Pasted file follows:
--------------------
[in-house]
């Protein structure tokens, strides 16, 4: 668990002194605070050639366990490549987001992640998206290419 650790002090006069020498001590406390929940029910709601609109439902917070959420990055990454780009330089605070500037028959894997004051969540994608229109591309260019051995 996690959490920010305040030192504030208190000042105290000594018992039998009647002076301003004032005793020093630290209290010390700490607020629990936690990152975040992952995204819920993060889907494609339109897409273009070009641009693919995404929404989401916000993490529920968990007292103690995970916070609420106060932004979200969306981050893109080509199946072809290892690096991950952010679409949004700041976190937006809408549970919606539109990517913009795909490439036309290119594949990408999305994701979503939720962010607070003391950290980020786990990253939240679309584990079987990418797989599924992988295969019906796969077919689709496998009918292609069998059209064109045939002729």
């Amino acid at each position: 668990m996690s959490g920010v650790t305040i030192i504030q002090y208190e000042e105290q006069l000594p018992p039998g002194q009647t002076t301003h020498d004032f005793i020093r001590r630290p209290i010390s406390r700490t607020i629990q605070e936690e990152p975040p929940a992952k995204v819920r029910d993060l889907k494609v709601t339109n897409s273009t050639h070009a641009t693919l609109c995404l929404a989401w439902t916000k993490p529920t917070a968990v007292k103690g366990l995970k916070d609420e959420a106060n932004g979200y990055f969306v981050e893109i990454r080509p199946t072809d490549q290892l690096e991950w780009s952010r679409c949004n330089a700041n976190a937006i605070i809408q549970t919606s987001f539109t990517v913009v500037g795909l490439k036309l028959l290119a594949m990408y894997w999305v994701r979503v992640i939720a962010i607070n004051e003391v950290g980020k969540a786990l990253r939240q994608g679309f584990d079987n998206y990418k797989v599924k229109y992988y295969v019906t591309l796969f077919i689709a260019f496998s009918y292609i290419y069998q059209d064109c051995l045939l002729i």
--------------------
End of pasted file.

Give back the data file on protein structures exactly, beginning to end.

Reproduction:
[in-house]
């Protein structure tokens, strides 16, 4: 668990002194605070050639366990490549987001992640998206290419 650790002090006069020498001590406390929940029910709601609109439902917070959420990055990454780009330089605070500037028959894997004051969540994608229109591309260019051995 996690959490920010305040030192504030208190000042105290000594018992039998009647002076301003004032005793020093630290209290010390700490607020629990936690990152975040992952995204819920993060889907494609339109897409273009070009641009693919995404929404989401916000993490529920968990007292103690995970916070609420106060932004979200969306981050893109080509199946072809290892690096991950952010679409949004700041976190937006809408549970919606539109990517913009795909490439036309290119594949990408999305994701979503939720962010607070003391950290980020786990990253939240679309584990079987990418797989599924992988295969019906796969077919689709496998009918292609069998059209064109045939002729």
């Amino acid at each position: 668990m996690s959490g920010v650790t305040i030192i504030q002090y208190e000042e105290q006069l000594p018992p039998g002194q009647t002076t301003h020498d004032f005793i020093r001590r630290p209290i010390s406390r700490t607020i629990q605070e936690e990152p975040p929940a992952k995204v819920r029910d993060l889907k494609v709601t339109n897409s273009t050639h070009a641009t693919l609109c995404l929404a989401w439902t916000k993490p529920t917070a968990v007292k103690g366990l995970k916070d609420e959420a106060n932004g979200y990055f969306v981050e893109i990454r080509p199946t072809d490549q290892l690096e991950w780009s952010r679409c949004n330089a700041n976190a937006i605070i809408q549970t919606s987001f539109t990517v913009v500037g795909l490439k036309l028959l290119a594949m990408y894997w999305v994701r979503v992640i939720a962010i607070n004051e003391v950290g980020k969540a786990l990253r939240q994608g679309f584990d079987n998206y990418k797989v599924k229109y992988y295969v019906t591309l796969f077919i689709a260019f496998s009918y292609i290419y069998q059209d064109c051995l045939l002729i």